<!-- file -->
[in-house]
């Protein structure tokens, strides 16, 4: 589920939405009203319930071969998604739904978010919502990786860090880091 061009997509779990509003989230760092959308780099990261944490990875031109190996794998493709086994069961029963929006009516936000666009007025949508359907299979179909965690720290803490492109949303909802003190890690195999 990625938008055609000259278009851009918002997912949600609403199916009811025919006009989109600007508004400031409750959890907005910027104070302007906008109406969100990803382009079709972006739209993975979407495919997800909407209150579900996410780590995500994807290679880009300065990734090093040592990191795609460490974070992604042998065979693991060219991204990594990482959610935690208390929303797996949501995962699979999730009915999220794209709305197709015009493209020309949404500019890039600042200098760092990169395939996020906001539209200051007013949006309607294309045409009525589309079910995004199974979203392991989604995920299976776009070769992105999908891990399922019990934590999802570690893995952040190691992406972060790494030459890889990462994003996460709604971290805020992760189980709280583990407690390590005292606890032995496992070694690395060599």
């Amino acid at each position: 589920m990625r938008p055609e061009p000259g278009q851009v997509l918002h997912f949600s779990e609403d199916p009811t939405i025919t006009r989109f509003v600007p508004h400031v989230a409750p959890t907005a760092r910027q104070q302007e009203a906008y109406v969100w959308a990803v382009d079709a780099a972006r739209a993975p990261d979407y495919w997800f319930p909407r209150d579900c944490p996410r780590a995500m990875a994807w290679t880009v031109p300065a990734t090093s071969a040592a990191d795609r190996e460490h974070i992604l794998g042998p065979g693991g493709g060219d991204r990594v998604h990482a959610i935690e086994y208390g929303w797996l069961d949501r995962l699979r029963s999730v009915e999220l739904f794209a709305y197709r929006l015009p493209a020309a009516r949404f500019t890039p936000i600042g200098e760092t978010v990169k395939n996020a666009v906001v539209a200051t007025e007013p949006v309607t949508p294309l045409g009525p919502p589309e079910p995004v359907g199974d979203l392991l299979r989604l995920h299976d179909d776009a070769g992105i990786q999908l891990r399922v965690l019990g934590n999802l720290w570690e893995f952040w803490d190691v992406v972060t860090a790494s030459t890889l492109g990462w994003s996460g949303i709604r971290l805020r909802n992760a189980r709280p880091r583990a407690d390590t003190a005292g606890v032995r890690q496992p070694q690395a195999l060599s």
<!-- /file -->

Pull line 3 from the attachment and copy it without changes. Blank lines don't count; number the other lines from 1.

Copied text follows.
């Amino acid at each position: 589920m990625r938008p055609e061009p000259g278009q851009v997509l918002h997912f949600s779990e609403d199916p009811t939405i025919t006009r989109f509003v600007p508004h400031v989230a409750p959890t907005a760092r910027q104070q302007e009203a906008y109406v969100w959308a990803v382009d079709a780099a972006r739209a993975p990261d979407y495919w997800f319930p909407r209150d579900c944490p996410r780590a995500m990875a994807w290679t880009v031109p300065a990734t090093s071969a040592a990191d795609r190996e460490h974070i992604l794998g042998p065979g693991g493709g060219d991204r990594v998604h990482a959610i935690e086994y208390g929303w797996l069961d949501r995962l699979r029963s999730v009915e999220l739904f794209a709305y197709r929006l015009p493209a020309a009516r949404f500019t890039p936000i600042g200098e760092t978010v990169k395939n996020a666009v906001v539209a200051t007025e007013p949006v309607t949508p294309l045409g009525p919502p589309e079910p995004v359907g199974d979203l392991l299979r989604l995920h299976d179909d776009a070769g992105i990786q999908l891990r399922v965690l019990g934590n999802l720290w570690e893995f952040w803490d190691v992406v972060t860090a790494s030459t890889l492109g990462w994003s996460g949303i709604r971290l805020r909802n992760a189980r709280p880091r583990a407690d390590t003190a005292g606890v032995r890690q496992p070694q690395a195999l060599s």